ESTATE PLANNING & PROBATE RESOURCES FOR PROSPECTIVE CLIENTS
Are you interested in a more personalized consultation regarding your specific planning goals and concerns? Do you have complex planning circumstances that will require more in depth conversations and explanations? If so, Please reach out to us to schedule a paid consultation with one of our Attorneys, who will be happy to discuss your individual needs and motivations, as well as provide recommendations for next steps.
Frequently Asked Questions
Avoiding probate is just one of the many possible benefits of creating a revocable trust. A revocable trust allows for you to account for your assets during your life, addressing how your trust assets are protected during various situations that an individual may face in their lifetime (i.e. during periods of disability, upon the death of the first spouse, etc.) A typical Will merely addresses what happens to one’s assets upon their death, and does not account for how assets are handled during life. By having measures in place to handle one’s assets in the event of incapacity or other situations that a Will does not address, a revocable trust is a more effective planning tool that evolves with the trustmaker throughout their life. Additionally, sentimental assets such as real estate and tangible property can be conveyed into the trust during your life, avoiding probate at the trustmaker’s death and allowing for the trustee to distribute such assets to their beneficiaries much sooner than had they passed under a Will.
The cost of creating a revocable trust outweighs the potential costs of the probate process and other costs that one may incur if a revocable trust is not in place. In Massachusetts, the probate period spans for at least one year, allowing such time for creditors to make their claims against an estate. Probate costs are case specific, but usually include attorney’s fees, personal representative’s fees, accountant’s fees, etc., which add up over the course of a year (or longer) and can range from 1-5% of the value of the estate. Although you may be paying more money upfront for the creation and funding of a revocable trust, you will save more money in the long run if your revocable trust affords you the ability avoid a long probate process. Additionally, trusts are private and the probate process is not. The probate process requires providing notice to all interested parties (those named in the will and those that would be entitled to inherit). The trust is private and is rarely filed with the court and only the beneficiaries have a right to certain information about the trust. The privacy of the trust, reduces claims by remote beneficiaries.
Why is the power of attorney assignment so important? How can I be sure mine will be effective when needed?
The Power of Attorney document allows someone to legally act on your behalf while you’re still alive, making it one of the most important documents you’ll ever sign! If you have not created a Power of Attorney, the only way for another person to gain the authority to act on your behalf is by going to court to obtain a conservatorship, not the best option if you are temporarily incapacitated during an accident, and have children, a business, or other affairs that might need your attention.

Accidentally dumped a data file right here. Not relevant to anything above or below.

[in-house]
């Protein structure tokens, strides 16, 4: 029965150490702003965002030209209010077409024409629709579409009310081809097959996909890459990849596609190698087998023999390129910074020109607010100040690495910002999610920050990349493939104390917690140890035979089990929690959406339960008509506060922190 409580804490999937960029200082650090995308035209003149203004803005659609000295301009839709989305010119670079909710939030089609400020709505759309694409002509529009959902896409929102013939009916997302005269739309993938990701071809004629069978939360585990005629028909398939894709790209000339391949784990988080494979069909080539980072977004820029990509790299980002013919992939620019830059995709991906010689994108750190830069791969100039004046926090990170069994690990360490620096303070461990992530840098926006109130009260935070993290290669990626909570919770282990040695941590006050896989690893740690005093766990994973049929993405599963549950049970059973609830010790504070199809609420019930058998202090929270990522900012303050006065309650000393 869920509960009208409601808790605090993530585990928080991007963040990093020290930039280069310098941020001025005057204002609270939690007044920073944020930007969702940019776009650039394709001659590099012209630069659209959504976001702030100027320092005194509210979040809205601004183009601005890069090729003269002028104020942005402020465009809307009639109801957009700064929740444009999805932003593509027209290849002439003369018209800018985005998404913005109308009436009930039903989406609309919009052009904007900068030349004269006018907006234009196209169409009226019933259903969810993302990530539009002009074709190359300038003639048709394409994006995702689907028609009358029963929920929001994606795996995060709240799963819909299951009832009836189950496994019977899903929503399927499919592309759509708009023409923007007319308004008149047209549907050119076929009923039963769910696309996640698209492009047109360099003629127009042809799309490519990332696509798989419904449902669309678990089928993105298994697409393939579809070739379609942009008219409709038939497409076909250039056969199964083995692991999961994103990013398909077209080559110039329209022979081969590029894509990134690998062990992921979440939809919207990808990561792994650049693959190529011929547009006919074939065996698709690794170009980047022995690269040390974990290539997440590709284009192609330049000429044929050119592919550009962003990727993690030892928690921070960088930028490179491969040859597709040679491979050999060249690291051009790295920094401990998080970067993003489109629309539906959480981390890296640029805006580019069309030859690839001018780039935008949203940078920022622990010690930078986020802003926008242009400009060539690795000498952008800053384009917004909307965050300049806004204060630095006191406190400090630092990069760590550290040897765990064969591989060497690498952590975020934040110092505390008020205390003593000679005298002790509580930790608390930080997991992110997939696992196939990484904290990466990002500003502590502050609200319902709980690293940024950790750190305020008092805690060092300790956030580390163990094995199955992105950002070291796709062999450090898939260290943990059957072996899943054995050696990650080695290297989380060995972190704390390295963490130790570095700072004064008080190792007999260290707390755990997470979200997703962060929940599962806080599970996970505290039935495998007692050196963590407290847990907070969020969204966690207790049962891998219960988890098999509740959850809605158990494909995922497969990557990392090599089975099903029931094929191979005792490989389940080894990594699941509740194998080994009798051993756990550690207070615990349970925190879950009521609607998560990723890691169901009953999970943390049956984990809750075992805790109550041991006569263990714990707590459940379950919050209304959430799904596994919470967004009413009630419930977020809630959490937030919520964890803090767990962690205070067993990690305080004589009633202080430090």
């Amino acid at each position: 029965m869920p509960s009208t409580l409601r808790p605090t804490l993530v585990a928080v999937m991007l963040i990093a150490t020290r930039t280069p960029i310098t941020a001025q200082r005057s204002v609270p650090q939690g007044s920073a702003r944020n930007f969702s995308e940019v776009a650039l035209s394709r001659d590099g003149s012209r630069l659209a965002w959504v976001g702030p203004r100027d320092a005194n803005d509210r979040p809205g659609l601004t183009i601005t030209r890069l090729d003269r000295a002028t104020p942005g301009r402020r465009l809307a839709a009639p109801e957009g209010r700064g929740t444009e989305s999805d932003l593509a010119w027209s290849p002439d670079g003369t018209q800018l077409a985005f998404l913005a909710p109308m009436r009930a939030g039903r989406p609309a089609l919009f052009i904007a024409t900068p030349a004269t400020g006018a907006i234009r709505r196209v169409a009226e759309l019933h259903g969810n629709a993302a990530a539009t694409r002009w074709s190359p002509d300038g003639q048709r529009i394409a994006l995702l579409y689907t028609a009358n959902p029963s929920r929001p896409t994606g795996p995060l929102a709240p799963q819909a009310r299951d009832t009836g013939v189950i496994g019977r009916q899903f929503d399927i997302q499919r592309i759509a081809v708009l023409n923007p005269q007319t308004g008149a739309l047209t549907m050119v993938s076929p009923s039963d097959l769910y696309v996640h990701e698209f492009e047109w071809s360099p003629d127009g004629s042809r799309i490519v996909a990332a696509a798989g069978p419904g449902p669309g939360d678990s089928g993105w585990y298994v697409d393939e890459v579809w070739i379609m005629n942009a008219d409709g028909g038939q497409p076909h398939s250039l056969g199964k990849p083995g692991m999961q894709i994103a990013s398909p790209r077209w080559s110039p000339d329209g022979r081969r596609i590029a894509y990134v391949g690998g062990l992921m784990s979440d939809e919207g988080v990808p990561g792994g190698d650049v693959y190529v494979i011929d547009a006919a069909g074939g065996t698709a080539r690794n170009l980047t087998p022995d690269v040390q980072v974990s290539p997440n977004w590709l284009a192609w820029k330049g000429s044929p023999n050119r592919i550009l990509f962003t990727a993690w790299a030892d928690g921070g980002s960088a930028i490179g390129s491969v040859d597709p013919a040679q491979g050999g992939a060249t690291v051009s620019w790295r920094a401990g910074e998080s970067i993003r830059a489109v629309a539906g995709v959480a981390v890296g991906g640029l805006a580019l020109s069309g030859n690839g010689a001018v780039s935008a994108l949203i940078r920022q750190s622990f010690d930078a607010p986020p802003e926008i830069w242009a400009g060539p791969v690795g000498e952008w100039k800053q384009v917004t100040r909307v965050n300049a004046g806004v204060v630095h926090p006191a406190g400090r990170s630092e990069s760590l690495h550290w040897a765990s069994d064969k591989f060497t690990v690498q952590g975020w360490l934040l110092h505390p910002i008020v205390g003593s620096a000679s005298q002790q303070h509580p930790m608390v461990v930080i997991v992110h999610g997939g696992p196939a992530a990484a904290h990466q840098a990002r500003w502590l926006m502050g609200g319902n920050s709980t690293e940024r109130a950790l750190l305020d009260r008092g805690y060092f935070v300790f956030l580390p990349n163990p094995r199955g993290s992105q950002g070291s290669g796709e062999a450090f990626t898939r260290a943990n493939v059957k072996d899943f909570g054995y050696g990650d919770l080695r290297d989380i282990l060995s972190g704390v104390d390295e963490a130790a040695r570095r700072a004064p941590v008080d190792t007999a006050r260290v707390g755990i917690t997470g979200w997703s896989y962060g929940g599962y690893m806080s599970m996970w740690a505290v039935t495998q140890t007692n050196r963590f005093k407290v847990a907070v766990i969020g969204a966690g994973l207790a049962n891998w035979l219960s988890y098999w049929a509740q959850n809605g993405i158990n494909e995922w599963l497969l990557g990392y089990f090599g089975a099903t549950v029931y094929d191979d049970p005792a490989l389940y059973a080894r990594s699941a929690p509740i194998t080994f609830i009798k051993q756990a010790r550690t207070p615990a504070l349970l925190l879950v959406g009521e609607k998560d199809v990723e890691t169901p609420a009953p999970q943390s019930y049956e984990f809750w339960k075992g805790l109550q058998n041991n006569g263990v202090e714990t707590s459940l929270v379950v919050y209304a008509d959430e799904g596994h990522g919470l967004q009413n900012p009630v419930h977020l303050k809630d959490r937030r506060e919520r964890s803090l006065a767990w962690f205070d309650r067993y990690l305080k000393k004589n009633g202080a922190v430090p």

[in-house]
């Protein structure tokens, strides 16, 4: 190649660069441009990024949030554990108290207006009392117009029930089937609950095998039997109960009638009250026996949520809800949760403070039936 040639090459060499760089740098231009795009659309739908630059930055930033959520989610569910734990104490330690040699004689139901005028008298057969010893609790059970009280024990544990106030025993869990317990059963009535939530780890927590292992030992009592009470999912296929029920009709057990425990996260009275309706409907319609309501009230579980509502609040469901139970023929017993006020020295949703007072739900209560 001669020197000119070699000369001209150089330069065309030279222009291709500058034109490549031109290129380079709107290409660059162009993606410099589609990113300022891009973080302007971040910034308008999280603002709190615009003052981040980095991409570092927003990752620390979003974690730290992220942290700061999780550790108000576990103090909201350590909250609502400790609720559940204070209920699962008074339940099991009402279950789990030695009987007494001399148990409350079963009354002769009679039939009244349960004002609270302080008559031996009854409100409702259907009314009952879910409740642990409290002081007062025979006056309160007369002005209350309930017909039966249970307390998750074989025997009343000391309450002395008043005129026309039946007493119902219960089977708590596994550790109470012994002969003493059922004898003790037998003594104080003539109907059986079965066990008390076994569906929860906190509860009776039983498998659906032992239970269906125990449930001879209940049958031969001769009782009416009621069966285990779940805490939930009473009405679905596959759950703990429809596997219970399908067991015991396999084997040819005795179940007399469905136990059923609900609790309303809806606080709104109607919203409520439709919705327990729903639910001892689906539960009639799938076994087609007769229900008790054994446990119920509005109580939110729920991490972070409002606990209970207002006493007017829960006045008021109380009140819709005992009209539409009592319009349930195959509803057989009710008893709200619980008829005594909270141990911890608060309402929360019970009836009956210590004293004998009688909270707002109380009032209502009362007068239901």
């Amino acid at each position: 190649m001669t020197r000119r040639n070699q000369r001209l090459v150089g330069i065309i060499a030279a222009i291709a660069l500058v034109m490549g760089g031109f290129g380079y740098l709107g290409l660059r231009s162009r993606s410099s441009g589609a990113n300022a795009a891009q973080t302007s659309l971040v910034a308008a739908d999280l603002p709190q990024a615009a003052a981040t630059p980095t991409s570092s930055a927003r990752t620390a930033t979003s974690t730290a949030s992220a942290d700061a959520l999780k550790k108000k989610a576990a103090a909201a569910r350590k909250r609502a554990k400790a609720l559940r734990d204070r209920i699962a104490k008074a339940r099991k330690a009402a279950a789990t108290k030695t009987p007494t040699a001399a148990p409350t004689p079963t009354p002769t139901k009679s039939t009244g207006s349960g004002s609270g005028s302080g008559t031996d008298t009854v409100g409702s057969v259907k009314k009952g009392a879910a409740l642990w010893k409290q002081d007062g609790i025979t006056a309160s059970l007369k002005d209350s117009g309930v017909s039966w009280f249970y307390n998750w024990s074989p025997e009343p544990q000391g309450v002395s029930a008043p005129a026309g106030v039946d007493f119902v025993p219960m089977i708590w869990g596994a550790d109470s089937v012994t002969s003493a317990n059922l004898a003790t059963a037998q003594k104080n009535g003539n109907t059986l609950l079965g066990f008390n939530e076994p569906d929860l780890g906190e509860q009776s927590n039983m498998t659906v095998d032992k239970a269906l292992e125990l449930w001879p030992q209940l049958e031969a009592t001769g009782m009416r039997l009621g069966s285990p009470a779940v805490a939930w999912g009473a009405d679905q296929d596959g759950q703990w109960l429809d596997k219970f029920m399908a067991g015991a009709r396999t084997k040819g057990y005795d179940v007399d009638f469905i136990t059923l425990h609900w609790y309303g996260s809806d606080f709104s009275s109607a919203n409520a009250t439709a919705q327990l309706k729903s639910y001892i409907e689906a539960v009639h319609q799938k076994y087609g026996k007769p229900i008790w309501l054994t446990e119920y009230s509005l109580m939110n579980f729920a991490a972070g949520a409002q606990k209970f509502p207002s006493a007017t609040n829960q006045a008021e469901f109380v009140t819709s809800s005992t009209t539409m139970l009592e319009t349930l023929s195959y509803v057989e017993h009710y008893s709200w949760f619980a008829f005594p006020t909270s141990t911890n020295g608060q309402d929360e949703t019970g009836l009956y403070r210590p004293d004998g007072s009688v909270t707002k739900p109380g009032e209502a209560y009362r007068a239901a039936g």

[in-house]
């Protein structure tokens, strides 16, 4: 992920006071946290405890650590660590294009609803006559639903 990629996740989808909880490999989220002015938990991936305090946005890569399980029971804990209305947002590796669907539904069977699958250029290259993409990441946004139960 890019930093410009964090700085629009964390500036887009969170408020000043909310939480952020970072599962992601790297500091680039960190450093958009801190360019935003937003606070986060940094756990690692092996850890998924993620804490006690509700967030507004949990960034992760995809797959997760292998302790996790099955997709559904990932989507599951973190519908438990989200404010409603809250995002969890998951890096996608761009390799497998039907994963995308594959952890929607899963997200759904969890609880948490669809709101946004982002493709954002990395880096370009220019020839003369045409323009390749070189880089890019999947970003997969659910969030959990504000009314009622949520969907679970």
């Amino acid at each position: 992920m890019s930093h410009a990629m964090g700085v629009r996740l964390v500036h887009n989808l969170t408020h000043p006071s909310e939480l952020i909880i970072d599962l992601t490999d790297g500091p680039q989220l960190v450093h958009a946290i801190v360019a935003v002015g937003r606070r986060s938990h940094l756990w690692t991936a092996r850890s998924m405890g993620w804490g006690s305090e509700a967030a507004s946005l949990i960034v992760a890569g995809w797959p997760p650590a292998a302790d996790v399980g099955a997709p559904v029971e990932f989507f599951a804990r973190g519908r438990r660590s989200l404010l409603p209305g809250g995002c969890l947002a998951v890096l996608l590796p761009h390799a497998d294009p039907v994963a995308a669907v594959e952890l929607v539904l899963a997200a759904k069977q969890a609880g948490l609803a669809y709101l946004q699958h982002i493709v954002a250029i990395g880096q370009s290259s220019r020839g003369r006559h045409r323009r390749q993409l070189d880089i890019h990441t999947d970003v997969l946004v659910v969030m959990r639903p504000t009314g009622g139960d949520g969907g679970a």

While a Power of Attorney is a straightforward document for your estate planner to create, we have found that many institutions, especially banks, change their own Power of Attorney rules frequently, and are usually inconsistent when applying those rules. TIAA CREF, Fidelity, Schwab and others, actually “require” the Power of Attorney be written on their own forms, even if your existing Power of Attorney conforms to Massachusetts statutory law! Ultimately, these conforming non-institutional Powers of Attorney are accepted by these financial institutions after their legal department reviews them and provides an opinion. But this is often a long process and the outcome is not guaranteed.
We HIGHLY recommend that you “test drive” your Power of Attorney before it actually needs to be used. How do you do this? Ask your designated Attorney in Fact take your executed document (original and/or copy) to your financial institution to make sure the institution accepts it without issue. If it does not, be sure to get the institution to outline exactly what is missing or insufficient with your document, and contact us as soon as possible to get everything in order! We know you would rather find out now, than when there is a crisis.
What is the difference between a revocable living trust (RLT) and irrevocable life insurance trust (ILIT)?
Revocable trusts do not offer asset protection, since there are no restrictions on the trustmaker’s to access the trust assets. If an individual would like to protect their assets, the use of a different estate planning tool would be suggested including various forms of irrevocable trusts. Irrevocable trusts provide asset protection since the trustmaker usually may not serve as the trustee and usually is also not the beneficiary and due to this lack of control, creditors have difficulty in reaching those assets. Life Insurance Trusts (“ILITs”) are an effective way to protect life insurance benefits and reduce your overall estate value to reduce estate taxes. For clients who have rental properties or business assets they want to protect, LLC’s can be created to protect the client assets from claims made by creditors stemming from the assets owned by the LLC.